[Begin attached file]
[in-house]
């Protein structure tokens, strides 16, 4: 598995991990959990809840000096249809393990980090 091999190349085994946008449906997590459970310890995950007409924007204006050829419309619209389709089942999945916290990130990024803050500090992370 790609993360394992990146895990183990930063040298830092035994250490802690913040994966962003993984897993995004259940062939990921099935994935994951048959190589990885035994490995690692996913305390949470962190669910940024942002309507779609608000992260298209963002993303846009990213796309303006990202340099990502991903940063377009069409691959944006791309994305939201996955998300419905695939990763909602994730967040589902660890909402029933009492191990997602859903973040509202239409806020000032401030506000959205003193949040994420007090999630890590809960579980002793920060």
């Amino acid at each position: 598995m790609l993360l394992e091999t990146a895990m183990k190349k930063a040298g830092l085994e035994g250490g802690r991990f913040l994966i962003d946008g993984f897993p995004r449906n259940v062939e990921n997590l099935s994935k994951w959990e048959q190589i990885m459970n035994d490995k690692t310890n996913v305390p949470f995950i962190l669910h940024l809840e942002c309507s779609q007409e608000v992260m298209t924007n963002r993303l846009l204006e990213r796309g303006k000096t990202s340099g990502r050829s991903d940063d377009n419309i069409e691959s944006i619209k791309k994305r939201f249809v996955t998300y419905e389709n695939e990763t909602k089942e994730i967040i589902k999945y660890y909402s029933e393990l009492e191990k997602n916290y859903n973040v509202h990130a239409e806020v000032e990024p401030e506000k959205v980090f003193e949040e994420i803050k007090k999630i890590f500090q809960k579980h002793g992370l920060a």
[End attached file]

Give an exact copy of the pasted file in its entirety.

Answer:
[in-house]
């Protein structure tokens, strides 16, 4: 598995991990959990809840000096249809393990980090 091999190349085994946008449906997590459970310890995950007409924007204006050829419309619209389709089942999945916290990130990024803050500090992370 790609993360394992990146895990183990930063040298830092035994250490802690913040994966962003993984897993995004259940062939990921099935994935994951048959190589990885035994490995690692996913305390949470962190669910940024942002309507779609608000992260298209963002993303846009990213796309303006990202340099990502991903940063377009069409691959944006791309994305939201996955998300419905695939990763909602994730967040589902660890909402029933009492191990997602859903973040509202239409806020000032401030506000959205003193949040994420007090999630890590809960579980002793920060």
């Amino acid at each position: 598995m790609l993360l394992e091999t990146a895990m183990k190349k930063a040298g830092l085994e035994g250490g802690r991990f913040l994966i962003d946008g993984f897993p995004r449906n259940v062939e990921n997590l099935s994935k994951w959990e048959q190589i990885m459970n035994d490995k690692t310890n996913v305390p949470f995950i962190l669910h940024l809840e942002c309507s779609q007409e608000v992260m298209t924007n963002r993303l846009l204006e990213r796309g303006k000096t990202s340099g990502r050829s991903d940063d377009n419309i069409e691959s944006i619209k791309k994305r939201f249809v996955t998300y419905e389709n695939e990763t909602k089942e994730i967040i589902k999945y660890y909402s029933e393990l009492e191990k997602n916290y859903n973040v509202h990130a239409e806020v000032e990024p401030e506000k959205v980090f003193e949040e994420i803050k007090k999630i890590f500090q809960k579980h002793g992370l920060a």